By Bill Marx
It shouldn’t be surprising that Heroes of the Fourth Turning is monotonously ironic. No happy warriors for Christ here.
Heroes of the Fourth Turning by Will Arbery. Directed by Marianna Bassham. Staged by SpeakEasy Stage Company at the Stanford Calderwood Pavilion at the Boston Center for the Arts, 527 Tremont Street, in Boston’s South End, through October 8.
Back in the day, when I was in college, students in various states of inebriation would often gather at night after classes and hold debates, sometimes lasting for hours, that were referred to as “bull sessions.” They were wide ranging — sometimes inane, sometimes incisive — conversations that could become quite heated as we tried to outdo each other to deliver “definitive” answers to philosophical quandaries large and small — the existence of God, the nature of the Good, the best way to pour a beer, etc. I thought of those halcyon days as I sat through Will Arbery’s exhausting Heroes of the Fourth Turning. Unfortunately, the dramatist was not satisfied with staging an (at times) provocative conversation: along the way he heaps in over-generous helpings of psychodrama, soap opera, religious and political satire, and even bits of supernatural ugga bugga. The resulting two-hour-and-ten-minute-long talkathon is delivered without an intermission. That is a long haul to perdition. Or would that be purgatory?
I say purgatory because the participants are graduates of Transfiguration College of Wyoming, a conservative Christian institution that is anti-abortion, anti-LGBT, and contemptuous of federal funding because of the sinful strings attached: secular, hedonist, liberal, and socialist. Seven years after graduation some former students have gathered to celebrate the ascension of one of their beloved teachers to the presidency of the institution. The shindig takes place a week after the Charlottesville riot and two days before a solar eclipse. The portent level is high, and Arbery strains to match it, cramming in as much as he can — from the carnal to the cosmic — to deliver a compelling statement about Catholic white privilege. For many critics, the script approaches the Christian Right with illuminating sympathy. These believers are not uniform; they argue about the path forward in a fallen society. Some adore Trump, one vomited after he voted for him. They are as befuddled and vulnerable as the rest of us.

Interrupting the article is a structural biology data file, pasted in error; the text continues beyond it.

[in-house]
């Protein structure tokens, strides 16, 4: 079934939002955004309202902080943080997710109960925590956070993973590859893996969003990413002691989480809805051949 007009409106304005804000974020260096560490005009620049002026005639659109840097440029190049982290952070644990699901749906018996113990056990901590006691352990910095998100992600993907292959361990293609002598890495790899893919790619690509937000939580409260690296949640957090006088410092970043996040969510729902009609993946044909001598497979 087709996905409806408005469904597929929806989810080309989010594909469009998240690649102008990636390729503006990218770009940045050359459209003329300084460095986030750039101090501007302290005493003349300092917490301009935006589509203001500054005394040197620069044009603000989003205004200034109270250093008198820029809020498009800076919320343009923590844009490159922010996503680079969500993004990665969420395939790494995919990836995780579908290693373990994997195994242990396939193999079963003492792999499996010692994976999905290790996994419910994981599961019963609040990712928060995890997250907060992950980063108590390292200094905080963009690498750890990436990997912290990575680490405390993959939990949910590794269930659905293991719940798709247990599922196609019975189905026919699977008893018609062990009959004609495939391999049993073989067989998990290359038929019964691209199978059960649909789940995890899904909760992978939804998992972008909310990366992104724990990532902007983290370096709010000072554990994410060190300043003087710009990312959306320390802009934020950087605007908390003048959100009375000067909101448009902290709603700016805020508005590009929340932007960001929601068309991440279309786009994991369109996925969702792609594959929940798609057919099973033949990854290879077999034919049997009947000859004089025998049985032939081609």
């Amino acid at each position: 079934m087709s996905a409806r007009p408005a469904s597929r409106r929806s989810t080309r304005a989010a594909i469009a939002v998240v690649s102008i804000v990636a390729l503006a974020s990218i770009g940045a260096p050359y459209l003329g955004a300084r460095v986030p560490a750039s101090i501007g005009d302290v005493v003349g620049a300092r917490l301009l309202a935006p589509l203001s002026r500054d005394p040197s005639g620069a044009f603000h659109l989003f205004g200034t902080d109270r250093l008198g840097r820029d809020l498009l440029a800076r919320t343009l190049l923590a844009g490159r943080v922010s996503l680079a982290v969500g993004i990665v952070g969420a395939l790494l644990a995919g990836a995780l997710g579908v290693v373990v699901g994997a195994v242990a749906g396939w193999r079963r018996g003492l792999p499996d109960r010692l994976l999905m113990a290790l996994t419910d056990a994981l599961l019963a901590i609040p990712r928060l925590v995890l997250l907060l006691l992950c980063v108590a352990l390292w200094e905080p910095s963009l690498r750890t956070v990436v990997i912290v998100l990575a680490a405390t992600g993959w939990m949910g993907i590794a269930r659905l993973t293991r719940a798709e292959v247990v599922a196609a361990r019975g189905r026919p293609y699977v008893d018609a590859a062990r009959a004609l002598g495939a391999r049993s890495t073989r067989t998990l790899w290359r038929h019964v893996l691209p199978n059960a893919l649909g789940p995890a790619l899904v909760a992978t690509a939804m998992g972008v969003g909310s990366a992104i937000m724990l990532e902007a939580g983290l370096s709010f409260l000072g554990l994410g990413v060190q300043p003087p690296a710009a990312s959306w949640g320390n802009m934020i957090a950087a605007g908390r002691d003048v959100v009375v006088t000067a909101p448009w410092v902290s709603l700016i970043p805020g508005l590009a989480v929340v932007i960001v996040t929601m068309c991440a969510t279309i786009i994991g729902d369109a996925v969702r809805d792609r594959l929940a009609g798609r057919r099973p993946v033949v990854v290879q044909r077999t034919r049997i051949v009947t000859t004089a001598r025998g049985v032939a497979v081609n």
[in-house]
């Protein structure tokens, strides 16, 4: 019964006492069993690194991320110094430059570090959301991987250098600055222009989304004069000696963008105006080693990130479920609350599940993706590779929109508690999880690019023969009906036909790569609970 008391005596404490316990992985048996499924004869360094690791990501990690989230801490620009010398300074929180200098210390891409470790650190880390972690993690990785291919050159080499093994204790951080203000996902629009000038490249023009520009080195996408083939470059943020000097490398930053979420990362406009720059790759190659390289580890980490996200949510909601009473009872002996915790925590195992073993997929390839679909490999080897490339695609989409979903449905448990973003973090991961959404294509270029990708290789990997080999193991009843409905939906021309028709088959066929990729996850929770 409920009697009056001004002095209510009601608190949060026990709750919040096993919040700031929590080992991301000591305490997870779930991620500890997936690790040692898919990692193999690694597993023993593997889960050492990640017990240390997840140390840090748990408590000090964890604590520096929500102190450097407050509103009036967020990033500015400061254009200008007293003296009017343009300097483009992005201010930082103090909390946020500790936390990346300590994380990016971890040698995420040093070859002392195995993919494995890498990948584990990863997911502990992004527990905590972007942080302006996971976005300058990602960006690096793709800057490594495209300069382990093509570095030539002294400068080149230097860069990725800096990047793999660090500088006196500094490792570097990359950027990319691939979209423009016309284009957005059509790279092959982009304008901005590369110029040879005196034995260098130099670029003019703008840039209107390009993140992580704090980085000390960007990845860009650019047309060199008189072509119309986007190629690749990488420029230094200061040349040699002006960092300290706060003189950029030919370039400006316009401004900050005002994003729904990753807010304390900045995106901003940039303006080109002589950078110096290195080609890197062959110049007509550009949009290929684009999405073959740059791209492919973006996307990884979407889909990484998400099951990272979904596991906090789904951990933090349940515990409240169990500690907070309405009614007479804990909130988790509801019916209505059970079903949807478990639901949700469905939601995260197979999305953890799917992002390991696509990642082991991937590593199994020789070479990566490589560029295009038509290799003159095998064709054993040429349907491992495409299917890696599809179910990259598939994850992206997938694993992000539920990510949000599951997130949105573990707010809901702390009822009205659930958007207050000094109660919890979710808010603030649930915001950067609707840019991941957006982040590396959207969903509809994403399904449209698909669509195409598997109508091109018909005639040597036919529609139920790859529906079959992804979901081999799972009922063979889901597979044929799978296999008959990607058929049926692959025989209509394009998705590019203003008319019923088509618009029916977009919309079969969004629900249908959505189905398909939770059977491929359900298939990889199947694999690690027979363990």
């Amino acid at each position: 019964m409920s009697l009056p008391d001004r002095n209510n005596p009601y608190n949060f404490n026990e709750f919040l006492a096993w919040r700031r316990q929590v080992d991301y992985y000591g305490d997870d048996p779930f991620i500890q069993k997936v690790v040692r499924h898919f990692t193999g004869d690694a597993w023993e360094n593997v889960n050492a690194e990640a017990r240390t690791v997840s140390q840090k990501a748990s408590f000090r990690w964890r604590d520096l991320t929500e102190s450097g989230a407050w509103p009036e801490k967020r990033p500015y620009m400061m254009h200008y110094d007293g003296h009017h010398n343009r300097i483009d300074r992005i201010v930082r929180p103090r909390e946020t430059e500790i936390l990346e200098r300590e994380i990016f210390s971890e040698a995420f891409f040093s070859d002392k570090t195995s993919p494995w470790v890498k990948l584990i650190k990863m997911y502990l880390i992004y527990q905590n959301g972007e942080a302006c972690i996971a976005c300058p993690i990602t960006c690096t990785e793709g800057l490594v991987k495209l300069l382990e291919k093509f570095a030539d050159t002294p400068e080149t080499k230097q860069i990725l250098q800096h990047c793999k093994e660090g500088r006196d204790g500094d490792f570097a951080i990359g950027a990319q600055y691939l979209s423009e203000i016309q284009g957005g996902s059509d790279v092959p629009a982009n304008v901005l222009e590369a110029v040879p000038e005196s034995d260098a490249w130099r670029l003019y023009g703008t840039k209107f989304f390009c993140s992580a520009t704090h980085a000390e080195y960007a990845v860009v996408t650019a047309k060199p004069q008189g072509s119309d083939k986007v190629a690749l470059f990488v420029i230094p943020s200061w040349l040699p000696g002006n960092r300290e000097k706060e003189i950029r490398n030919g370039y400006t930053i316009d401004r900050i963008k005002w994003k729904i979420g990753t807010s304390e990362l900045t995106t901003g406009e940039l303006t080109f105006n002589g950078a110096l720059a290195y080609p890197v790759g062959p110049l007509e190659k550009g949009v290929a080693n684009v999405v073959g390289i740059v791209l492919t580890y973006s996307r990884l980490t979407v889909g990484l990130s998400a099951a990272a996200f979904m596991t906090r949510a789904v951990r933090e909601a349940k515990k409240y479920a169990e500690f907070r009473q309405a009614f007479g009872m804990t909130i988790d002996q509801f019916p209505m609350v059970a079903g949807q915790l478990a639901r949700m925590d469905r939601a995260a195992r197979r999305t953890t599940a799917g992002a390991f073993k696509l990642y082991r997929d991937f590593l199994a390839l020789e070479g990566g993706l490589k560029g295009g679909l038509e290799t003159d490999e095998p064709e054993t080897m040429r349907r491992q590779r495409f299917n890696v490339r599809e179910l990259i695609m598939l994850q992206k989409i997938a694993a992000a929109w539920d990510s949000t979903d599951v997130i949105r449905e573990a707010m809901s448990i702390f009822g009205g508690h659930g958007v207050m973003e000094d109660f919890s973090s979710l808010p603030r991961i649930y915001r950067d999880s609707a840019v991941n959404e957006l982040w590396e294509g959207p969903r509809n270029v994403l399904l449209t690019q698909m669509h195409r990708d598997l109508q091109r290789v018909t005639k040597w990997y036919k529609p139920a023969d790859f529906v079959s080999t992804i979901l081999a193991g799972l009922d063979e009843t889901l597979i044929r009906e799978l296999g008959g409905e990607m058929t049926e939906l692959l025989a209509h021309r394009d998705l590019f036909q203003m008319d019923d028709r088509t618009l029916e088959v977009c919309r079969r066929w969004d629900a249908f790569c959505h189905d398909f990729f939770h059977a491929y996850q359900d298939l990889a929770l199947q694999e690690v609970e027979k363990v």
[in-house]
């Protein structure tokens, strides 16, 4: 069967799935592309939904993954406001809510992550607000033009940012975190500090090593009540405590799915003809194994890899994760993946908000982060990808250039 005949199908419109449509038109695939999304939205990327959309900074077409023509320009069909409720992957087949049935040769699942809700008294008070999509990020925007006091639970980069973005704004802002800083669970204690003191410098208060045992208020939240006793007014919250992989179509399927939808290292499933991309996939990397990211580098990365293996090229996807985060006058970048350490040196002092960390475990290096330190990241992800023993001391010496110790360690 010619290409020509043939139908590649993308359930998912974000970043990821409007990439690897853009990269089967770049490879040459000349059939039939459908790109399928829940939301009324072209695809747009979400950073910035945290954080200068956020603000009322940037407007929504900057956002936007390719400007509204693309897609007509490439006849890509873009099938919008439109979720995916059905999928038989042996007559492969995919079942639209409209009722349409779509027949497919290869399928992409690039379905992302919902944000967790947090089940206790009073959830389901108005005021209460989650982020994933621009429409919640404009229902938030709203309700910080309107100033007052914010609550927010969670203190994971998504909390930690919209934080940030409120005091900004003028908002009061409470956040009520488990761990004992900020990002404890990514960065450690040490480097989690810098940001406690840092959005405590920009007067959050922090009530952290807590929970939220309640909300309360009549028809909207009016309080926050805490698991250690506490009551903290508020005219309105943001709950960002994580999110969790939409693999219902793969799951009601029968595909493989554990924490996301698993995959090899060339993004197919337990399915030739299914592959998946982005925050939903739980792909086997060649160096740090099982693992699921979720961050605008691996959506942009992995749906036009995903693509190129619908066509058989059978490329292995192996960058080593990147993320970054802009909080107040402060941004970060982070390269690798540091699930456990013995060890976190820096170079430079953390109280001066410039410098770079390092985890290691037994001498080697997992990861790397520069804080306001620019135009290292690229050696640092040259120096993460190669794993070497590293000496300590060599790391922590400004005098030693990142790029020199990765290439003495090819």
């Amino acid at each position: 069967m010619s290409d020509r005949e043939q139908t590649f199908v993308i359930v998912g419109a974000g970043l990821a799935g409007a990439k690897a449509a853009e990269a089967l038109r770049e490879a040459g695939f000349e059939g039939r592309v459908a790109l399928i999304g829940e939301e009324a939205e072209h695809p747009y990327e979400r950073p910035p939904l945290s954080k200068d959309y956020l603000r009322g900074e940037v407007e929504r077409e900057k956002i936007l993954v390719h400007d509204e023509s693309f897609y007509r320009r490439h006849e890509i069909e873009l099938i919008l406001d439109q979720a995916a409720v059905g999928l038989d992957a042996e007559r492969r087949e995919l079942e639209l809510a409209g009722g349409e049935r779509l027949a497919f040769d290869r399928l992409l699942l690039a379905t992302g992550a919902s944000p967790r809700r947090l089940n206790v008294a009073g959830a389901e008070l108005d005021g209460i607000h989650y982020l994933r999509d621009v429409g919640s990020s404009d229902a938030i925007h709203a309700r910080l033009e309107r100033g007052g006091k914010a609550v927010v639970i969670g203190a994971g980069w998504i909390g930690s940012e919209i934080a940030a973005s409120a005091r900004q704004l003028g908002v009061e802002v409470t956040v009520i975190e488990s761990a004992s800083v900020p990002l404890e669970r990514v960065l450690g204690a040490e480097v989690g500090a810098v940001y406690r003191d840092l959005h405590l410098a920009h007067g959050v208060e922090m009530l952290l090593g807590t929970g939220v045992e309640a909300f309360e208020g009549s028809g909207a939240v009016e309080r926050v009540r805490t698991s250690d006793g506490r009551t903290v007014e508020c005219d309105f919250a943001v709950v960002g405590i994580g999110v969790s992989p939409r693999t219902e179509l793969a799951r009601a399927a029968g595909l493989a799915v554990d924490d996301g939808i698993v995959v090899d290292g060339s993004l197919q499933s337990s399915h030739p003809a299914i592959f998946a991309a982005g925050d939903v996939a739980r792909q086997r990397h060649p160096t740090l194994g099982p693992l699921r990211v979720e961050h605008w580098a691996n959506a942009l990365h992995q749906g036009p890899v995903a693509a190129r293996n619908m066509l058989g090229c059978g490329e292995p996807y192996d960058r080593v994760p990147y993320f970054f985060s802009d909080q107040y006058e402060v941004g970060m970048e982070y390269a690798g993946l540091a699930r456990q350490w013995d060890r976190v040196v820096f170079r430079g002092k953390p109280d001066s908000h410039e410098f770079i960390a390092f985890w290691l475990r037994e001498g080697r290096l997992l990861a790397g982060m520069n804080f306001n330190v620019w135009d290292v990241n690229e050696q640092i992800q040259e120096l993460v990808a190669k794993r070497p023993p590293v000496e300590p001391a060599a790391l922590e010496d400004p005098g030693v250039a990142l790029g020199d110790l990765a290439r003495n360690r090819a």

I don’t buy it. Granted, plays don’t usually name-drop Plato, the John Birch Society, Martin Heidegger, Steve Bannon, Gerard Manley Hopkins, Pat Buchanan, and Hannah Arendt (the latter’s critique of empathy is referenced). But, as in many a “bull session,” the ideas are oiled for easy consumption and the participants punch carefully selected hot button issues. The omissions in the debate are as telling as what’s included: abortion, tribalism, and the coming end of Western Civilization, yes; anti-Semitism, sexual abuse, and the climate breakdown, no. The latter topic would have been particularly interesting given the Pope’s inspiring 2016 encyclical, Laudato Si: “A true ecological approach always becomes a social approach; it must integrate questions of justice in debates on the environment, so as to hear both the cry of the earth and the cry of the poor.” (Note: There is mounting evidence that US Catholic bishops responsible for leading the Church have been silent and denialist about climate change.)